The Court of Appeal has allowed the appeals of both Brendan Kavanagh and Maryam Mohammed against the decision of the Upper Tribunal which had held that BK was not entitled to Disability Living Allowance and that MM was not entitled to Attendance Allowance upon arrival in the United Kingdom. In both cases, the care implicit in DLA and AA was in fact provided, in BK’s case, by his mother and in MM’s case by her daughter. Both BK’s mother and MM’s daughter were British Nationals, but BK and MM were nationals of other member states. The issue of entitlement to DLA and AA involved the application of the case-law of the CJEU culminating in Stewart. This case-law required a “genuine and sufficient link” with the UK. The Court of Appeal accepted that the UT had correctly held that the link did not need to be with the social security system rather than more generally with the UK; but held that the UT had failed to have regard to the “motives, intentions and expectations” of the two appellants. On the facts, the intentions and expectations of both appellants had “not been challenged at any stage”; the UT had been wrong to treat them as irrelevant. The Court of Appeal was in a position to make the correct decision itself. It accordingly ordered that both appellants could demonstrate a genuine and sufficient link as at the date of their claim on arrival.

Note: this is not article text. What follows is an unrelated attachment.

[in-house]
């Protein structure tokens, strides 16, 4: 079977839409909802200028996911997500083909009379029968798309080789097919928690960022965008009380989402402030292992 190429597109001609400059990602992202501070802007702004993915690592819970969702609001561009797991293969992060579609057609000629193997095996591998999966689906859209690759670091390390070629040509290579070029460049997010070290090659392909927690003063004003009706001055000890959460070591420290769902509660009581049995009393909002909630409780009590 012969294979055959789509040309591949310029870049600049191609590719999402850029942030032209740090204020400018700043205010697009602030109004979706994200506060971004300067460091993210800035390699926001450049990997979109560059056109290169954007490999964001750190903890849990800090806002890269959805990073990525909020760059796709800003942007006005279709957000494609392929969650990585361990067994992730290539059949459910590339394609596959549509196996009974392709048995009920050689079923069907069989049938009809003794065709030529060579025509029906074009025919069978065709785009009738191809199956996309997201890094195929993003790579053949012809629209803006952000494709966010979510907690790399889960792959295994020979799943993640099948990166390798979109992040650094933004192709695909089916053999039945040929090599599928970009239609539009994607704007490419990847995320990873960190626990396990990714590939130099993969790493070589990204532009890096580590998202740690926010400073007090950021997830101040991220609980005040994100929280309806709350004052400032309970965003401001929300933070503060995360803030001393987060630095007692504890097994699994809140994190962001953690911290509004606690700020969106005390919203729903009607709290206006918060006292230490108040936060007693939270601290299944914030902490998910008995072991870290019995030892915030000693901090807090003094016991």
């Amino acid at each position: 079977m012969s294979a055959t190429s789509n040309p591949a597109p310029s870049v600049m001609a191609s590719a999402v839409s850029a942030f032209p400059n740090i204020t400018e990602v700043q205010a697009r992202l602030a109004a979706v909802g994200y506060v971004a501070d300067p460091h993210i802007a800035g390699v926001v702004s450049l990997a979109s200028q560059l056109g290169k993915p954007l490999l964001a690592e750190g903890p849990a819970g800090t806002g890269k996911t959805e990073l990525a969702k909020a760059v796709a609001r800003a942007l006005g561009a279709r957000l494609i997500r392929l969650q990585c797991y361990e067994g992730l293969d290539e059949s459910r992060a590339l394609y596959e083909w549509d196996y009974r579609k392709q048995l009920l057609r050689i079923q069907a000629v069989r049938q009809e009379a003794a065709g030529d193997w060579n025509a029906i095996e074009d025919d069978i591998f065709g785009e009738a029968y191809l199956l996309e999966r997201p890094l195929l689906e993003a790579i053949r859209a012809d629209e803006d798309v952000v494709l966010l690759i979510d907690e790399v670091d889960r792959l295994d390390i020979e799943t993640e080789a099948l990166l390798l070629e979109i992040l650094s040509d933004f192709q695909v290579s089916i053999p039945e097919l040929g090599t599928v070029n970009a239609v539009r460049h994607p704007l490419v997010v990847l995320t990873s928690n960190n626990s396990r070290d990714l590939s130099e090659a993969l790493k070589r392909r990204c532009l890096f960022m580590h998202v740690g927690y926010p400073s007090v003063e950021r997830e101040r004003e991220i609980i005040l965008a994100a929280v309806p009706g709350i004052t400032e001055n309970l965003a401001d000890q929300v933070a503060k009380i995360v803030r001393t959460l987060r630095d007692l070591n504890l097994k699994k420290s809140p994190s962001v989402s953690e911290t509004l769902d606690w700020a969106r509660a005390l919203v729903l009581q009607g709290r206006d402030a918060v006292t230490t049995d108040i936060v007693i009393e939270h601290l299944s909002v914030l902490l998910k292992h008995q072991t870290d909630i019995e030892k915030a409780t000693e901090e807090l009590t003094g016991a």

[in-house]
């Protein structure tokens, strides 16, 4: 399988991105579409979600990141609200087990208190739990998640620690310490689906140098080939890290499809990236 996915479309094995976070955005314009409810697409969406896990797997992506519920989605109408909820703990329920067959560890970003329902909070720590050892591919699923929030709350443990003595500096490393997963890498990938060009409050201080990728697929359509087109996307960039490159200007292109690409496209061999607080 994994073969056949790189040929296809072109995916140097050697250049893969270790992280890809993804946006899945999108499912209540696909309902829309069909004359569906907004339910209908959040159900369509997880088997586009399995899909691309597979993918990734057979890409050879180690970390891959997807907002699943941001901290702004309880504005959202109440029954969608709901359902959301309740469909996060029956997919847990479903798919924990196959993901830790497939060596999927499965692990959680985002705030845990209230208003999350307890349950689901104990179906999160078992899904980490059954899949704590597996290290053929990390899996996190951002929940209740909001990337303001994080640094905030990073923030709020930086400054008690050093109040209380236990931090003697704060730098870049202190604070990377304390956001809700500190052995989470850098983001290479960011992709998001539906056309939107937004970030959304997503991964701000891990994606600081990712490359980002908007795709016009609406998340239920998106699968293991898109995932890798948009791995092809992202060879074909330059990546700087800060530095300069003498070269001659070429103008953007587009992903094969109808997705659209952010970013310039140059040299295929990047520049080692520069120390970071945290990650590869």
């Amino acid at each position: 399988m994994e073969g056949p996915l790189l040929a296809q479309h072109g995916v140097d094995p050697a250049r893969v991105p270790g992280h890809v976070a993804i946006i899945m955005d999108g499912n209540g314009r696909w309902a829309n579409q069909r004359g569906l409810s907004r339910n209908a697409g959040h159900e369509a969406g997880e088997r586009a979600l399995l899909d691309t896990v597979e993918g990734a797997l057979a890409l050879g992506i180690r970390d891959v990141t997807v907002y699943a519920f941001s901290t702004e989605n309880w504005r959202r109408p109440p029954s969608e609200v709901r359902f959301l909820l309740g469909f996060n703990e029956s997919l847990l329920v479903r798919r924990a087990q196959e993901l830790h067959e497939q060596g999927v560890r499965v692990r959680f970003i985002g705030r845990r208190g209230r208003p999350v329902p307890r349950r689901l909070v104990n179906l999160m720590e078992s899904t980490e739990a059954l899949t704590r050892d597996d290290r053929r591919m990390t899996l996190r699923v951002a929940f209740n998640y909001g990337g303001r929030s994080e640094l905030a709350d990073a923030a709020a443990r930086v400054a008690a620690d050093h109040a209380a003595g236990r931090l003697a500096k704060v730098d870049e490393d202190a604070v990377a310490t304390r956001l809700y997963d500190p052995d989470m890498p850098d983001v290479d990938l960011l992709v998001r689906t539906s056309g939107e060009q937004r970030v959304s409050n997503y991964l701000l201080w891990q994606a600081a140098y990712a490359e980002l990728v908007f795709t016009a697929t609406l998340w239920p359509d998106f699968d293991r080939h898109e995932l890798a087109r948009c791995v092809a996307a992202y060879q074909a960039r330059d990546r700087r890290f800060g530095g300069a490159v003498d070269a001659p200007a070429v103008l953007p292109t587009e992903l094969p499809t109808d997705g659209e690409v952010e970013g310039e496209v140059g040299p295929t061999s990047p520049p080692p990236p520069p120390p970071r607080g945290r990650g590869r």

This is an important case that demonstrates that the characteristics of benefits such as DLA and AA may require a different approach from that taken to other benefits by the CJEU in Dano and Commission v UK. 

Richard Drabble QC appeared for both appellants.

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